Over 18,000 speakers presented at TEDx events last year in venues ranging from large formal auditoriums to pop-up stages under expressway bridges.
A grassroots offshoot of the annual TED conference in Vancouver, the one-day TEDx events are organized by independent local community organizers in 170 countries to create a live and virtual forum for “Ideas Worth Sharing.”
Launched in 2009, TEDxUSC was the first TEDx event, with the added “x” implying “Ted to the power of x.”
Perhaps more than any other conference, the TED organization’s programming and digital distribution of TED Talks videos illustrates the potential of online content to drive audience exposure and brand reach globally.
It also emphasizes the shift in the very definition of what a conference is today, evolving from a live solitary event to the physical hub of a virtual media ecosystem.
There’s a long list of strict requirements for TEDx organizers to adhere to if they want to use the TEDx logo. One of them is that TEDx events are required to post videos of each speaker session online in a similar style as the mothership event to maintain brand cohesion from a consumer-facing perspective. By mandating the digital format for the community websites, TED strives for a clear synergy between the TED and TEDx online user experiences.
Today, there are over 70,000 TEDx videos on the internet, all of which posted originally at the individual event websites. TED’s corporate team mines those sites for the newest videos to find the best content for inclusion on TED.com.
Meaning, the TED organization has created a vast well of potential user-generated content through TEDx to feed its own brand.com website. That’s the key success story here. The ability to crowdsource content to co-create conference programming — with an organization’s community driving the content creation process — is the dream scenario for any conference organizer today.
“TEDx Talks have been viewed more than one billion times on TED.com, YouTube, China’s Youku video hosting site, and a variety of TED’s distribution partners,” says Jay Herratti, deputy director of TEDx, based at TED headquarters in New York. And, he told Skift, “We think there are still more opportunities down the road.”
TED and TEDx Talks are always 18 minutes or less, and they’re usually scripted into three distinct sections, much like a three-act play.
First, the speakers begin by explaining who they are and why they’re an appropriate expert to discuss a specific subject.
According to Lori Corpuz, the millennial-age lead organizer of TEDxBushwick in Brooklyn, TEDx audiences are often fascinated as much by the speakers as they are by the content. They want to know about the speaker’s personal story and how it led to that particular moment on stage.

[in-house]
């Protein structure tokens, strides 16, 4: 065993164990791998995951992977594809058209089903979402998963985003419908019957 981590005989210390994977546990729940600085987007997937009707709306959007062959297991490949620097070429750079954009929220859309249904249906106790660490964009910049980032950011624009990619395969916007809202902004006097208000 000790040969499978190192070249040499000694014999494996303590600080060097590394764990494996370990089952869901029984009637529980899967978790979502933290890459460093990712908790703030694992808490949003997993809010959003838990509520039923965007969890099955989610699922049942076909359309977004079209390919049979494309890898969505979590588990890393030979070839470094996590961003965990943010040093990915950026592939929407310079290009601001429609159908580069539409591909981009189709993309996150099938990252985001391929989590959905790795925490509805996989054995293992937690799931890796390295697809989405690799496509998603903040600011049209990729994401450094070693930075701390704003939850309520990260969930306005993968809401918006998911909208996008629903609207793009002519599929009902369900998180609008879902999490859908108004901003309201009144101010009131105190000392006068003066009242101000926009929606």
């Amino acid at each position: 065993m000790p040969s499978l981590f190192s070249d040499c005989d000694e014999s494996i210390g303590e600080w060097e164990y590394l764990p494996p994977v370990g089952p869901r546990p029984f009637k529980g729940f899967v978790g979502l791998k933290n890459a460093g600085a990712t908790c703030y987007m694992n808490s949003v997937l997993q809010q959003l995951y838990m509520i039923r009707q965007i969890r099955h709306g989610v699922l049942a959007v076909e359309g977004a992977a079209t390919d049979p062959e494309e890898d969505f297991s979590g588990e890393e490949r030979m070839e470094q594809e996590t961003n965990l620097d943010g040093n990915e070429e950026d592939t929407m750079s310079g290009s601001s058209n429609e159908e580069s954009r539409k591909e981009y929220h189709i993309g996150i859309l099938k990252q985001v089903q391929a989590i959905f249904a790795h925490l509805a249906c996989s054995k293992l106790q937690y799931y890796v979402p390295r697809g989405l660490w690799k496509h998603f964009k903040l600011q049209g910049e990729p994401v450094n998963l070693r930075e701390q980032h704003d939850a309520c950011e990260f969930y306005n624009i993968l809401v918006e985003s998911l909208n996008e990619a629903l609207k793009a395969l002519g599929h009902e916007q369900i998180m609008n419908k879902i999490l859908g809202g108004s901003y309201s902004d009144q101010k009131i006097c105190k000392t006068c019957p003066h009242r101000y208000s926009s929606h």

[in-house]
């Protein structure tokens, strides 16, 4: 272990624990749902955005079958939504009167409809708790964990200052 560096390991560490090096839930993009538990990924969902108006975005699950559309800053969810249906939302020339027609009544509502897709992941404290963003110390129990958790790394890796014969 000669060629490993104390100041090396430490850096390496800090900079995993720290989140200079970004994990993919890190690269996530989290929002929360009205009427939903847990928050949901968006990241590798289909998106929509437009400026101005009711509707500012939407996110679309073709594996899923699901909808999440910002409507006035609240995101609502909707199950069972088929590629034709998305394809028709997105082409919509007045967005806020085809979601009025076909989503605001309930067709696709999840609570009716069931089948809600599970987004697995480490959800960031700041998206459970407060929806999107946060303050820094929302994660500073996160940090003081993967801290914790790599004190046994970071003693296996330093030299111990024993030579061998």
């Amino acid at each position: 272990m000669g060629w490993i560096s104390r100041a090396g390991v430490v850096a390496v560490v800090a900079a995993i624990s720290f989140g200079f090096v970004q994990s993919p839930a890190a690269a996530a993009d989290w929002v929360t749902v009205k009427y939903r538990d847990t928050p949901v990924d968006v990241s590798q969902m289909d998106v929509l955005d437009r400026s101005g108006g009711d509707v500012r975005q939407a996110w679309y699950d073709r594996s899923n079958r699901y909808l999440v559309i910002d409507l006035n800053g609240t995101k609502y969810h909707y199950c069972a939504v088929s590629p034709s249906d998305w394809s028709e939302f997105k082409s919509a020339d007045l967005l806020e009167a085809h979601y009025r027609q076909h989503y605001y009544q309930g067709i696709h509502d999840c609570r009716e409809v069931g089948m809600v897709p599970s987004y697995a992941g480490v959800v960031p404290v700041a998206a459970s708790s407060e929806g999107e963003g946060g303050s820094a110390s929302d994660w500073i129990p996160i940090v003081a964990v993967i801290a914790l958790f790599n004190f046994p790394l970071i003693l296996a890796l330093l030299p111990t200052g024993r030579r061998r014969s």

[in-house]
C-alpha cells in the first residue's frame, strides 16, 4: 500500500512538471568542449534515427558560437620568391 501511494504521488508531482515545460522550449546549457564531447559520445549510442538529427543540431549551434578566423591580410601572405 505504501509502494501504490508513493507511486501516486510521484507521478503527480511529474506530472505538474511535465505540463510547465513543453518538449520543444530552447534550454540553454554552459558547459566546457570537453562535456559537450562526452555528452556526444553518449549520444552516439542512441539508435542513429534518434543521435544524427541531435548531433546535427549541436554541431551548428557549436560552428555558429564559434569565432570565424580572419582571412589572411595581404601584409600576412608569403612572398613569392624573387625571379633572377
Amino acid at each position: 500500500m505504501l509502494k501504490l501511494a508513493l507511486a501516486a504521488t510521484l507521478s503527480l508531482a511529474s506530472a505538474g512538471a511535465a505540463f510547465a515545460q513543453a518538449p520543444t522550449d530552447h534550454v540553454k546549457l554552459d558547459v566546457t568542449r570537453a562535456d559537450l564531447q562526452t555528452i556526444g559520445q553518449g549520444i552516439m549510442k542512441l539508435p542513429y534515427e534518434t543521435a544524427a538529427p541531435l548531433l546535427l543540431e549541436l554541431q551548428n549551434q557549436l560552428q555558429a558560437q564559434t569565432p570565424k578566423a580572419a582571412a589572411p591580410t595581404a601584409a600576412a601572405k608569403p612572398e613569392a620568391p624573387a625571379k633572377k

“The first part is becoming vulnerable,” Corpuz said. “You’re uncovering to the audience who you are, what your story is, because then we’re all on the same page with you. We understand what your environment is, and kind of your frame of mind.”
The middle section of TEDx Talks focuses on the idea itself. This is where anyone has a chance to share their message on a global stage, especially if it’s picked up on TED.com because the idea was innovative and well-articulated with a clear story arc.
There are a three things coming together here. One, TEDx is the idea engine generating localized content from events in almost every corner of the earth. Two, TED provides the content strategy, distribution framework, and the legitimacy of a global media brand. Three, the audience, both live and virtual, promote the TED and TEDx brands when they share the videos online.
It’s the attractive collision of content cross-pollination where every component of the conference is helping promote every other component.
“TEDx’s mission is to provide communities the structure, identity, and guidance to organize events that connect people, spread ideas, and inspire positive impact at the local level,” explained Herratti. “Our work here is to discover and spread the best ideas that bubble up from TEDx communities around the globe.“
Which bring us to the question: Is TED/TEDx an event platform or a media platform?
“When you create a conference today, the takeaways from the experience are the anecdotes and the networking, but it’s also the online content that derives from that,” said Corpuz. “I think TEDx is about spreading awareness, so that’s why I think of it more as a media platform. I guess it’s kind of blurring the line about what conferences are nowadays.”
Merging live events and virtual media to increase brand exposure is at the forefront of TED strategy internally, mirroring the discussion among the larger conference industry at large.
“At TED we see community and content as two parts of the whole — inseparable and mutually dependent,” Herratti said. “Every great TED or TEDx Talk begins with an event with a stage and an engaged and attentive audience. This relationship between the speaker and the audience is what gives energy and authenticity to each talk. For this reason, we think of communities first and then content.“
The focus on community and content is designed to inspire action. That’s the focus of the third section that makes up most TED Talks. Speakers are encouraged to deliver a clear call to action at the end of their presentations to provide live audiences and online viewers a direction forward following the event.
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